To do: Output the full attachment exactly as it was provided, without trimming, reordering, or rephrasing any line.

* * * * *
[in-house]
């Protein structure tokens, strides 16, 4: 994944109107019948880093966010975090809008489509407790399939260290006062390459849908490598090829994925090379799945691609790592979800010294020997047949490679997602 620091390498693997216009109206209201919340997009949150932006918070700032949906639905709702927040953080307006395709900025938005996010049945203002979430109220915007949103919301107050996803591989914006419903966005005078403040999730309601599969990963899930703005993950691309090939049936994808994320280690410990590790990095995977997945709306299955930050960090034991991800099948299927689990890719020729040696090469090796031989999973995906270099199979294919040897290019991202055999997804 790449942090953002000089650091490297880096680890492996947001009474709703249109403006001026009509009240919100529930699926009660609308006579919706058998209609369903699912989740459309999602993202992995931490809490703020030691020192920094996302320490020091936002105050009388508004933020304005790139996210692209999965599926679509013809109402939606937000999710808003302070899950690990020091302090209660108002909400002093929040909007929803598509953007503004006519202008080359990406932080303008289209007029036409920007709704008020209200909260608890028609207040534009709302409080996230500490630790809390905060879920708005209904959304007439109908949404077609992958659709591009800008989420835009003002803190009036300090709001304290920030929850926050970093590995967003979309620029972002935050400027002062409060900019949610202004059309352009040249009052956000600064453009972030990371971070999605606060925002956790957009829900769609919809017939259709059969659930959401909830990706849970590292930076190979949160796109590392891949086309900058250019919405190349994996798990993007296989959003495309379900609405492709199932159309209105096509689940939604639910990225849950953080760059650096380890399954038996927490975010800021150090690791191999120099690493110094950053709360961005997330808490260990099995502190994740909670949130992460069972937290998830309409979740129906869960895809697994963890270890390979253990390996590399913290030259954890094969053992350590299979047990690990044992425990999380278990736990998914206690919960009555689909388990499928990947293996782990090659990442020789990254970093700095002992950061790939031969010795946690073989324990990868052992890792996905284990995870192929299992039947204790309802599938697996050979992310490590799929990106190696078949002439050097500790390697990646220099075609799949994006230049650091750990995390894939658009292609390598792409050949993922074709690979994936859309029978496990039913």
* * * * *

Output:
[in-house]
């Protein structure tokens, strides 16, 4: 994944109107019948880093966010975090809008489509407790399939260290006062390459849908490598090829994925090379799945691609790592979800010294020997047949490679997602 620091390498693997216009109206209201919340997009949150932006918070700032949906639905709702927040953080307006395709900025938005996010049945203002979430109220915007949103919301107050996803591989914006419903966005005078403040999730309601599969990963899930703005993950691309090939049936994808994320280690410990590790990095995977997945709306299955930050960090034991991800099948299927689990890719020729040696090469090796031989999973995906270099199979294919040897290019991202055999997804 790449942090953002000089650091490297880096680890492996947001009474709703249109403006001026009509009240919100529930699926009660609308006579919706058998209609369903699912989740459309999602993202992995931490809490703020030691020192920094996302320490020091936002105050009388508004933020304005790139996210692209999965599926679509013809109402939606937000999710808003302070899950690990020091302090209660108002909400002093929040909007929803598509953007503004006519202008080359990406932080303008289209007029036409920007709704008020209200909260608890028609207040534009709302409080996230500490630790809390905060879920708005209904959304007439109908949404077609992958659709591009800008989420835009003002803190009036300090709001304290920030929850926050970093590995967003979309620029972002935050400027002062409060900019949610202004059309352009040249009052956000600064453009972030990371971070999605606060925002956790957009829900769609919809017939259709059969659930959401909830990706849970590292930076190979949160796109590392891949086309900058250019919405190349994996798990993007296989959003495309379900609405492709199932159309209105096509689940939604639910990225849950953080760059650096380890399954038996927490975010800021150090690791191999120099690493110094950053709360961005997330808490260990099995502190994740909670949130992460069972937290998830309409979740129906869960895809697994963890270890390979253990390996590399913290030259954890094969053992350590299979047990690990044992425990999380278990736990998914206690919960009555689909388990499928990947293996782990090659990442020789990254970093700095002992950061790939031969010795946690073989324990990868052992890792996905284990995870192929299992039947204790309802599938697996050979992310490590799929990106190696078949002439050097500790390697990646220099075609799949994006230049650091750990995390894939658009292609390598792409050949993922074709690979994936859309029978496990039913």